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Charlie Crist's Environmental Record Means Florida Going Green Again, Maybe

With all the flip-floppy talk that is sure to come at Charlie Crist in the coming year from Rick Scott and the GOP, there's one area they might not be able to touch: the environment.

Even before he changed parties and began changing his views from right things to left things, Crist had a pretty impressive environmental record when he was governor of the state.

So that, along with a stance on wanting medical marijuana legalized, could win him back the governor's seat, maybe.

In 2008, as governor of Florida, Crist hosted a Climate Change summit. He also appropriated $100 million to continue to restore Everglades. He made sure manatees were not taken off the endangered species list and kept a coal-fired power plant from being built near the Everglades. Crist was also active in trying to reduce the stat's greenhouse gas emissions.

"He was more green than any governor had ever been before," David Guest of Earthjustice said at the time.

Meanwhile, environmentalists say that Rick Scott has been pretty terrible to the environment.

Critics have pointed out that Scott has been mostly meh about enforcing environmental laws. He hired an attorney, Herschel Vinyard, to head the Florida Department of Environmental Protection. And, so far, not much good has been done. Regulations have been lax, and the state's environment have been put aside.

Under his watch, Scott signed House Bill 999, which essentially relaxes environmental regulations on businesses in Florida -- making it easier for the state's wetlands to get polluted, and looks the other way as Big Sugar rapes the Everglades.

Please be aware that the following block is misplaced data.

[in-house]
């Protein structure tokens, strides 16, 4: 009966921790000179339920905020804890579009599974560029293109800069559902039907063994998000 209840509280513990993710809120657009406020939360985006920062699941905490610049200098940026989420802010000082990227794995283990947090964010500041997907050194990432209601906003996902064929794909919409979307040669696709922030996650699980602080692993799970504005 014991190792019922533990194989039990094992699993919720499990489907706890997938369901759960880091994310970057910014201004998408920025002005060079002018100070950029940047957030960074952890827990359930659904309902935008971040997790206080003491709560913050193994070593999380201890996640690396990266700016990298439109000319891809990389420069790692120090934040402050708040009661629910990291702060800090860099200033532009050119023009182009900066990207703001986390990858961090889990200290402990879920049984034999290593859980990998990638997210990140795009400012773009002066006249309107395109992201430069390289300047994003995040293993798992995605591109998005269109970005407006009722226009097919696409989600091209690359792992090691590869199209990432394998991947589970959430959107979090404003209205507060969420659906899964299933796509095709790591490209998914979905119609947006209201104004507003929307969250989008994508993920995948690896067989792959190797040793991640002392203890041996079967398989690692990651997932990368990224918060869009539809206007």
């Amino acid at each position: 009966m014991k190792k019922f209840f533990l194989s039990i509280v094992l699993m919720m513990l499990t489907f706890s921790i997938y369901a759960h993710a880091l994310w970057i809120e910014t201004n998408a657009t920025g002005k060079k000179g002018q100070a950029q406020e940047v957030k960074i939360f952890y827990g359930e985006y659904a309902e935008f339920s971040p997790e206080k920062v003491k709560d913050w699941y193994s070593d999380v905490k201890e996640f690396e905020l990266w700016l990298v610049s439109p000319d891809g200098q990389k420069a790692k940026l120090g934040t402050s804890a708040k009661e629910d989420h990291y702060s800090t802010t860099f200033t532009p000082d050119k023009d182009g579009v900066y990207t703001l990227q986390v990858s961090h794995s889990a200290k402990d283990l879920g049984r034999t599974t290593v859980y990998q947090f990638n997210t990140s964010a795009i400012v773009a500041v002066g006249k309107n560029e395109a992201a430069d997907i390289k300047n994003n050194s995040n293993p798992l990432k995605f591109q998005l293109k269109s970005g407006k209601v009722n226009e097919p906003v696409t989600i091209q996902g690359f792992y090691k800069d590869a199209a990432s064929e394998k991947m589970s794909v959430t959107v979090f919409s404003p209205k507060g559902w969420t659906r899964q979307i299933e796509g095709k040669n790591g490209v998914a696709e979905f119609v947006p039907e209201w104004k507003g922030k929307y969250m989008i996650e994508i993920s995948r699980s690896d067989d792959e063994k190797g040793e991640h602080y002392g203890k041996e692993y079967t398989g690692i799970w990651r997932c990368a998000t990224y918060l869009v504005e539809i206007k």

And while Scott looks the other way as Florida's environment gets screwed, more and more studies are coming out telling us how South Florida is basically going to sink into the ocean.

But this isn't a GOP problem as much as it's a Rick Scott and his Tea Party Pals problem.

Crist was a Republican a governor who championed environmental protection. As the Republican governor, he signed three executive orders to make sure the state was a leader in renewable energy, energy efficiency, and carbon emission reduction.

And he fought Big Sugar by trying to negotiate a deal to have the state buy a chunk of the Everglades for restoration.

Crist's opponents are going to come hard to the hoop with accusations of flip-flopping and pandering. But even when he was on top of the GOPer mountain, he was as green as any one could hope a governor could be.

Send your story tips to the author, Chris Joseph. Follow Chris Joseph on Twitter

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